Searching for Glimmers

Like most analysts, I have been combing through the January jobs report to find some evidence of a real turn in the sluggish employment picture. It’s a new year. We cleared the fiscal cliff, albeit with more budgetary chaos to come. Further, the global economy, while not strong, has certainly stabilized from the worrisome posture that was seen through much of 2012. And most of the effects of Hurricane Sandy have likely passed. Some glimmers of light do shine through. But, as I discussed on the radio this morning, our employment challenges are still a grim reality of the slow economy.

It is certainly nice to see the acceleration of payroll employment growth in the final months of 2012. The November gain of 247,000 and the December gain of 196,000 are particularly encouraging given that they went against the grain of growing fiscal uncertainty. But the broader pattern for the year suggests more volatility than real improvement given that the fourth quarter average payroll employment gain of 201,000 was significantly below the 262,000 gain seen during the first quarter.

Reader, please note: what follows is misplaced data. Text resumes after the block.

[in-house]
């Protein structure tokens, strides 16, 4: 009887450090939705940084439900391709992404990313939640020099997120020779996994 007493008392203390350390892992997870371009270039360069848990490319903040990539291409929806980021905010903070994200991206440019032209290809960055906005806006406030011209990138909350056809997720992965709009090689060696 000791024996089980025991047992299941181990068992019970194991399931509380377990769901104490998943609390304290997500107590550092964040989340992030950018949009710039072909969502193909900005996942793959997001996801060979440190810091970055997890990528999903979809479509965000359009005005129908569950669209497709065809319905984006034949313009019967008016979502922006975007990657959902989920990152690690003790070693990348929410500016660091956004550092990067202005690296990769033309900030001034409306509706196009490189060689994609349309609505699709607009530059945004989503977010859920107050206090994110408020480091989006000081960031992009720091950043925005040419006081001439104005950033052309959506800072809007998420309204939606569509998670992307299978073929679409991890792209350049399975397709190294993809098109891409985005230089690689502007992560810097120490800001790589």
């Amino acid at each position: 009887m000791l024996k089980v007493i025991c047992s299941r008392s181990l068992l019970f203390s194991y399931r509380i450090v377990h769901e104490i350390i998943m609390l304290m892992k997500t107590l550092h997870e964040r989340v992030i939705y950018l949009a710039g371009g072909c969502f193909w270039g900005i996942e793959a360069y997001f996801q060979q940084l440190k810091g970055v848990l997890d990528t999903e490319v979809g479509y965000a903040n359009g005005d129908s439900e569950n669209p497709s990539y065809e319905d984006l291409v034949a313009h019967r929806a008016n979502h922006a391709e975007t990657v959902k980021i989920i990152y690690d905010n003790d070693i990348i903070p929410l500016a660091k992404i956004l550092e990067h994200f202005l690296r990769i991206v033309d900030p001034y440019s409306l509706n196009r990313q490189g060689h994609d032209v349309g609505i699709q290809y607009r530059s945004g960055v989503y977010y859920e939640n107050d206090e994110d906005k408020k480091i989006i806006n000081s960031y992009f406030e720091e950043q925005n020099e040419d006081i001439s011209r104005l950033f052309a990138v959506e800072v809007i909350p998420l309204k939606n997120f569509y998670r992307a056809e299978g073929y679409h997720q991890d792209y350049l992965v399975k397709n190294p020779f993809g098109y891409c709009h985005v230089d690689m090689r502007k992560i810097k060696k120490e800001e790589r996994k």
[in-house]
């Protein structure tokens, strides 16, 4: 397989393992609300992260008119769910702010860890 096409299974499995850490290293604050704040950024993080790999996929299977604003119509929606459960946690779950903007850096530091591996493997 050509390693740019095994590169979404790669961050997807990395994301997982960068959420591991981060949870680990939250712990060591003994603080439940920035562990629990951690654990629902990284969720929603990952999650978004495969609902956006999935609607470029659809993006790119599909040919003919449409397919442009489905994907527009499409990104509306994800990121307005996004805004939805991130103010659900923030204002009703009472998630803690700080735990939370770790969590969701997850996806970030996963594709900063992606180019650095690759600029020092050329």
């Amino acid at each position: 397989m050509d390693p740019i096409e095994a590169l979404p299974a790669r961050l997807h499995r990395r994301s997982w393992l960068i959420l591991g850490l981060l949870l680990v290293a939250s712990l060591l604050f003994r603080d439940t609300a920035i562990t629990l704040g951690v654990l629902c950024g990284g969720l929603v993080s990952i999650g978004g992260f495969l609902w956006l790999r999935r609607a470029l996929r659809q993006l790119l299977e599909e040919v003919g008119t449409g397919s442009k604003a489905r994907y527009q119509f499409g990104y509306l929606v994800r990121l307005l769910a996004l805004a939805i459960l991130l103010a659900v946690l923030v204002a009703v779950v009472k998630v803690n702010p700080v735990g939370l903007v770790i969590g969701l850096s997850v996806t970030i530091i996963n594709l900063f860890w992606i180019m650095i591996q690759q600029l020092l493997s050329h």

And the 181,000 average gain for all of 2012 was only modestly better than the 175,000 average gain for 2011. All of this is just too slow. Three and one-half years after the economy bottomed we are still 3.3 million jobs shy of the January 2008 peak for payroll employment. The still too high unemployment rate of 7.9 percent highlights a difficult labor market picture that is causing pain for millions. 

Fortunately, there is a glimmer of light brought about by the embryonic housing recovery. Construction employment appears to be truly firming, averaging about 24,000 during the past four months. I suspect that accelerated construction job gains have played a role in the somewhat encouraging drop in the average and median duration of unemployment in January, the former to the lowest level since 2010 and the latter to the lowest level since early 2009. 

So the first jobs report for the new year is sending mixed messages. The turn in the housing market is starting to have beneficial impacts. But we got ourselves into one heck of a hole and a long climb is still ahead of us.